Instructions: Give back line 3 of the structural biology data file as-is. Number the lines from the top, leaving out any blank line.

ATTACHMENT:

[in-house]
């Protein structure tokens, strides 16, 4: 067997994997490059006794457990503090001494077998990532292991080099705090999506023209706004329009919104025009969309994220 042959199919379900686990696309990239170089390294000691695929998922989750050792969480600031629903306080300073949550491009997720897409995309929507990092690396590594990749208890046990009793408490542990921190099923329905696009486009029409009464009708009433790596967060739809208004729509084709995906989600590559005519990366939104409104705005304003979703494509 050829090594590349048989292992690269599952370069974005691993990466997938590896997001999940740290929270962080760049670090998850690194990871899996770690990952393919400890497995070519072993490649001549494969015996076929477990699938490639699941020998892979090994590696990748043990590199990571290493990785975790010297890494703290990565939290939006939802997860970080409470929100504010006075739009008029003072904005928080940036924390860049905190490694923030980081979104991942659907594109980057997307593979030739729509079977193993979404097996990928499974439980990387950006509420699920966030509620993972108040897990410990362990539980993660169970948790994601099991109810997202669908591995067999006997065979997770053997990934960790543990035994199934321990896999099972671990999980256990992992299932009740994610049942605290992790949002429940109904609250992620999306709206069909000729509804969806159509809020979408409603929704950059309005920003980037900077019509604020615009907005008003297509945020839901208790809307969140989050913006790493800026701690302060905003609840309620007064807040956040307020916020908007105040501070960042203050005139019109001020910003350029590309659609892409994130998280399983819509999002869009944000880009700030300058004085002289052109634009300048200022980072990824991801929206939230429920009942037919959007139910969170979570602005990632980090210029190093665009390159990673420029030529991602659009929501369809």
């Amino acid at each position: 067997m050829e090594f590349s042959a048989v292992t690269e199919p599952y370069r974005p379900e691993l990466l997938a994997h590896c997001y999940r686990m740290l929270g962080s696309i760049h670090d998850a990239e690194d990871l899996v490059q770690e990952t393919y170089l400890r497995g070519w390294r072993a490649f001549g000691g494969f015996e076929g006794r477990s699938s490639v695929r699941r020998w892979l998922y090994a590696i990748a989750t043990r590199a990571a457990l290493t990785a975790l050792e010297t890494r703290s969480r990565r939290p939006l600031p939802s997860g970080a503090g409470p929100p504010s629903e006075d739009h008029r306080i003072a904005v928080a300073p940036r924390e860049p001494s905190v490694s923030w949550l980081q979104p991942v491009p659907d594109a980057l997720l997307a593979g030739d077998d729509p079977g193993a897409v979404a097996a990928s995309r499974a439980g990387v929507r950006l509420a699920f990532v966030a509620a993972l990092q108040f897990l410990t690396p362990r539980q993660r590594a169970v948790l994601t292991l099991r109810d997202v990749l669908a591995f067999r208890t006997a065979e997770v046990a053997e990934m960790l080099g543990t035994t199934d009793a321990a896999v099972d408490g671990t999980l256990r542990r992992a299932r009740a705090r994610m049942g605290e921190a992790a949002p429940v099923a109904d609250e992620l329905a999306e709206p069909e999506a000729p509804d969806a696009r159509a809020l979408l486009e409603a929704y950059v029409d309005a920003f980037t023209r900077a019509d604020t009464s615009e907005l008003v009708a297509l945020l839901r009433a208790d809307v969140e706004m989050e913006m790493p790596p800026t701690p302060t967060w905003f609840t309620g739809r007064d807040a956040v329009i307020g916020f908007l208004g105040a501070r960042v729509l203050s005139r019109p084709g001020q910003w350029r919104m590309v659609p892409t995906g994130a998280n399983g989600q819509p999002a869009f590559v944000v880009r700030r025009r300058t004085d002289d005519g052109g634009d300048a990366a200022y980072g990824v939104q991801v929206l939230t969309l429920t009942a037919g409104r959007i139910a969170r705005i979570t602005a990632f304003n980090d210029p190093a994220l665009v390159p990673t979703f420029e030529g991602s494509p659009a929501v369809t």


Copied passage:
């Amino acid at each position: 067997m050829e090594f590349s042959a048989v292992t690269e199919p599952y370069r974005p379900e691993l990466l997938a994997h590896c997001y999940r686990m740290l929270g962080s696309i760049h670090d998850a990239e690194d990871l899996v490059q770690e990952t393919y170089l400890r497995g070519w390294r072993a490649f001549g000691g494969f015996e076929g006794r477990s699938s490639v695929r699941r020998w892979l998922y090994a590696i990748a989750t043990r590199a990571a457990l290493t990785a975790l050792e010297t890494r703290s969480r990565r939290p939006l600031p939802s997860g970080a503090g409470p929100p504010s629903e006075d739009h008029r306080i003072a904005v928080a300073p940036r924390e860049p001494s905190v490694s923030w949550l980081q979104p991942v491009p659907d594109a980057l997720l997307a593979g030739d077998d729509p079977g193993a897409v979404a097996a990928s995309r499974a439980g990387v929507r950006l509420a699920f990532v966030a509620a993972l990092q108040f897990l410990t690396p362990r539980q993660r590594a169970v948790l994601t292991l099991r109810d997202v990749l669908a591995f067999r208890t006997a065979e997770v046990a053997e990934m960790l080099g543990t035994t199934d009793a321990a896999v099972d408490g671990t999980l256990r542990r992992a299932r009740a705090r994610m049942g605290e921190a992790a949002p429940v099923a109904d609250e992620l329905a999306e709206p069909e999506a000729p509804d969806a696009r159509a809020l979408l486009e409603a929704y950059v029409d309005a920003f980037t023209r900077a019509d604020t009464s615009e907005l008003v009708a297509l945020l839901r009433a208790d809307v969140e706004m989050e913006m790493p790596p800026t701690p302060t967060w905003f609840t309620g739809r007064d807040a956040v329009i307020g916020f908007l208004g105040a501070r960042v729509l203050s005139r019109p084709g001020q910003w350029r919104m590309v659609p892409t995906g994130a998280n399983g989600q819509p999002a869009f590559v944000v880009r700030r025009r300058t004085d002289d005519g052109g634009d300048a990366a200022y980072g990824v939104q991801v929206l939230t969309l429920t009942a037919g409104r959007i139910a969170r705005i979570t602005a990632f304003n980090d210029p190093a994220l665009v390159p990673t979703f420029e030529g991602s494509p659009a929501v369809t």